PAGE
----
It’s their ABC: Why Australia’s ABC needs a major shake-up‏

Contributed article

The Australian Broadcasting Corporation, Australia’s national taxpayer-funded broadcaster, has found itself involved in a recent public furore, that has once again put the ABC’s political bias, and the credibility of the network, under the public spotlight.

There can be little doubt that there has been an endemic problem with entrenched socio-political bias at the national broadcaster for quite some time. Not one of the ABC’s main current affairs shows on TV or radio is hosted by a conservative. Every host of ABC TV’s “Media Watch” in its 24 year history has been of the political Left. According to a survey conducted by the University of the Sunshine Coast, more than 40 per cent of ABC journalists vote for The Greens.

Whilst some sources have called for a shake-up of management, some have suggested funding cuts, and others even full privatisation of the ABC; there’s no doubt something needs to be urgently done.

Stacking TV or radio panels with Left-leaning guests is one significant way that the ABC demonstrates its extreme and deliberate bias. This is extremely noticeable on the ABC’s flagship TV current affairs shows “QandA” and “Insiders”. This way, the public gets to hear a dominance of leftist views on the ABC, coming from often high-profile and influential opinion-makers. On ABC Radio National, the vast majority of guests are left-leaning social progressives. And it’s been that way for a very long time.

The latest public furore involves the ABC’s recent treatment of New Ltd journalist and Sky News Australia broadcaster Chris Kenny. Kenny was crudely and comically portrayed on ABC1’s comedy show “The Hamster Decides” with a Photoshopped image of him fornicating with a dog, and with the caption “Chris Kenny, Dog F**ker”.

Kenny has been an outspoken critic of the ABC, often referring to it as “their ABC”, a play on the ABC’s once frequently-used slogan “It’s your ABC”. Kenny has written of QandA that “The program regularly infuriates mainstream viewers because of its green/left bias, often manifested through an open-borders approach to the asylum-seeker issue, climate alarmism, campaigning for gay marriage and a preoccupation with such political ploys as the gender wars. What should be a terrific clearing house of national debate and ideas has become the temperature gauge of progressive bias at the national broadcaster”.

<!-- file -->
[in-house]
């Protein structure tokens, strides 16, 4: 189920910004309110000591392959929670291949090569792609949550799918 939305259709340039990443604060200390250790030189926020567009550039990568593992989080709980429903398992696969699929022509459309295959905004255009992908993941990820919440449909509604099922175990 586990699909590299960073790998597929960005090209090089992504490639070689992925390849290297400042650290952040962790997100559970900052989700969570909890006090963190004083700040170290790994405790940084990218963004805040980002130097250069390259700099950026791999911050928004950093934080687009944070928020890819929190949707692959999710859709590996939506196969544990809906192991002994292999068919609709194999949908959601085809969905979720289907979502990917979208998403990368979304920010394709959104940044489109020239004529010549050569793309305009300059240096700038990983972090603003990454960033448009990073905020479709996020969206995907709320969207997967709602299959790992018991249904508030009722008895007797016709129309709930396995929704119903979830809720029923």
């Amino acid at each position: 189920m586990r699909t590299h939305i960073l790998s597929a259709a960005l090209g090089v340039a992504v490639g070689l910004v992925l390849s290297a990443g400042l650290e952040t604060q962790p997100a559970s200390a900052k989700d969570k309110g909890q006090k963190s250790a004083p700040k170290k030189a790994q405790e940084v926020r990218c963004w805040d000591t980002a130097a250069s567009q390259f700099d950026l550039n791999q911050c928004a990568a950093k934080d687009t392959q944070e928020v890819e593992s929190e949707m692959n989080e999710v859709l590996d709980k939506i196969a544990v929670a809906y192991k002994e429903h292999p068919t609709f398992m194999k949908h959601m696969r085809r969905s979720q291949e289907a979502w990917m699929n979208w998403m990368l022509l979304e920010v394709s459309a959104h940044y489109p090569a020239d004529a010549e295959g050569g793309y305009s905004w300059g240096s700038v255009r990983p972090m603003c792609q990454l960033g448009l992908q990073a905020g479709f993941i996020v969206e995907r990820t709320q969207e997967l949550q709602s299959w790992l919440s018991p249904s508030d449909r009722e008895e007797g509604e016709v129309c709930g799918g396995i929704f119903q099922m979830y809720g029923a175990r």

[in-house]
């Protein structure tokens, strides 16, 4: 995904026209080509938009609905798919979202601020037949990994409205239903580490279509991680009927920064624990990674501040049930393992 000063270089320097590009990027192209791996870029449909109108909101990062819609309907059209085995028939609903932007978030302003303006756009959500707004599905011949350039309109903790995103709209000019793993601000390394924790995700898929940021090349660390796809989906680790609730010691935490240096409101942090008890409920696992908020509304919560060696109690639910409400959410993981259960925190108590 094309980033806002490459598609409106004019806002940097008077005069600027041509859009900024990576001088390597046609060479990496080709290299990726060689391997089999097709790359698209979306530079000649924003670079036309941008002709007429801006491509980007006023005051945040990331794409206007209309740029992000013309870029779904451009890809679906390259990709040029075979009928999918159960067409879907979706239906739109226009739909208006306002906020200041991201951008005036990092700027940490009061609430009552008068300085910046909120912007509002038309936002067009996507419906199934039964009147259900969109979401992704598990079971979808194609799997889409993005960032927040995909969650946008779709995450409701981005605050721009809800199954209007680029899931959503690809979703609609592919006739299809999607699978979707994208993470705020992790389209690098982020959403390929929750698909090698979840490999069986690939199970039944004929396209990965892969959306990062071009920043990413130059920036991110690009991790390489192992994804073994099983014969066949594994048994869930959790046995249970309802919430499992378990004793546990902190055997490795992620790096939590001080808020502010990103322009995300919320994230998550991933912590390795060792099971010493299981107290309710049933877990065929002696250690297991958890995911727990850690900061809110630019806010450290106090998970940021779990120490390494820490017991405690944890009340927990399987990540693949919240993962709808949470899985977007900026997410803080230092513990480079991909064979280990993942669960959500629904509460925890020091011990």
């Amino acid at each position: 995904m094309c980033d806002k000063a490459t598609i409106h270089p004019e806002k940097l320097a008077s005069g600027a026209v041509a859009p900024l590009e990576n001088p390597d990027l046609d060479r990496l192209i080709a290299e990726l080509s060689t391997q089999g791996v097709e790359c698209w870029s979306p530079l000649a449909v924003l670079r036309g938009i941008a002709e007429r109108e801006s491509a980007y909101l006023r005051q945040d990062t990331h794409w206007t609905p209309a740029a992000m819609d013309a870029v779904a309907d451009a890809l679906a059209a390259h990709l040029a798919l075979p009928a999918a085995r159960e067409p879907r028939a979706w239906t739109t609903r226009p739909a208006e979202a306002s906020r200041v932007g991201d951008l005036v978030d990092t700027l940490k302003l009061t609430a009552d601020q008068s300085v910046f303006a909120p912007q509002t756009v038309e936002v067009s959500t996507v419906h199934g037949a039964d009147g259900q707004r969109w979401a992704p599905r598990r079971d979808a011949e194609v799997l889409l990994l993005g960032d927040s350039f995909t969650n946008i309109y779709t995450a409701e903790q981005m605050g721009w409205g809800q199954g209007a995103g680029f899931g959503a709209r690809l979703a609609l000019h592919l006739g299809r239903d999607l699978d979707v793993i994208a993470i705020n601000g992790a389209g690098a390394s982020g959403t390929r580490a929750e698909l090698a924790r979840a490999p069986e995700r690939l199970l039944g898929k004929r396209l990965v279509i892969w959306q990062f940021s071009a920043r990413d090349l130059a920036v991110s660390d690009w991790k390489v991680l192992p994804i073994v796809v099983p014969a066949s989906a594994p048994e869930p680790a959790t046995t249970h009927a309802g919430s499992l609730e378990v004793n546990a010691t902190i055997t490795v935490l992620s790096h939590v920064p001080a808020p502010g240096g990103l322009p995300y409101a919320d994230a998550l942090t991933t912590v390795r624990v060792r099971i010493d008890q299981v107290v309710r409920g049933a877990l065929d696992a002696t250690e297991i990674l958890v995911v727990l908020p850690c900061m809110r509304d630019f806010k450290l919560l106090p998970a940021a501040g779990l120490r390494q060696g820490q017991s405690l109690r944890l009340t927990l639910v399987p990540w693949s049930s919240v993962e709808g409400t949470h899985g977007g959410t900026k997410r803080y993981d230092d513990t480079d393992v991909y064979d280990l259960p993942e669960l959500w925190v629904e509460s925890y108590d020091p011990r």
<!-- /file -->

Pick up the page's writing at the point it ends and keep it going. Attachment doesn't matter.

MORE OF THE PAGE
Whilst many Australians (including the author of this article) enjoy the Chaser/Hamster team’s substantial comic talents, and recognise that their style is to always push the boundaries, clearly their attack on Kenny was going too far. Kenny has been reported as having sought legal options for defamation action.

The ABC’s corporate affairs department told complainants the sketch “was likely to offend” viewers but was “legitimate satire” as it “had a clear editorial purpose and was ultimately considered to be justified in the context”.

The ABC came under fire from conservative sources for its coverage of the recent federal election. The ABC website hosted a “Vote Compass”, which the ABC heavily promoted, and which went on to record 1.3 million hits. The ABC Vote Compass was supposed to be an “educational tool”, and to inform participants as to which party their political views were apparently most in line with. Yet, participants were warned they may be “surprised” by where their attitudes line up.

Of course the questions for the Vote Compass were very selective, and only Labor, the Coalition, and The Greens were deemed important enough to be included in the compass. No other parties were given a run.

The ABC also set up a “Fact Checker” unit on its website, to also apparently assist voters. Head of this new Ministry of Truth was former Fairfax editor Russell Skelton, also a known Leftist, and known by some as “Red” Skelton (a reference to the late famous American actor of that name).

The arguments in favour of maintaining a national broadcaster are many. A national broadcaster can provide important services, and provide for niche markets of the type that would be unlikely to be covered by the commercial media. This would include broadcasting programmes that reflect and promote Australia’s rural communities and our unique and diverse culture. It can provide coverage of fields like science, philosophy, local and women’s sports, Paralympics, and the arts. It can provide quality programming of a less commercial nature, and it can provide Australian, as opposed to foreign content. It can also be useful in helping shape Australia’s unique national character.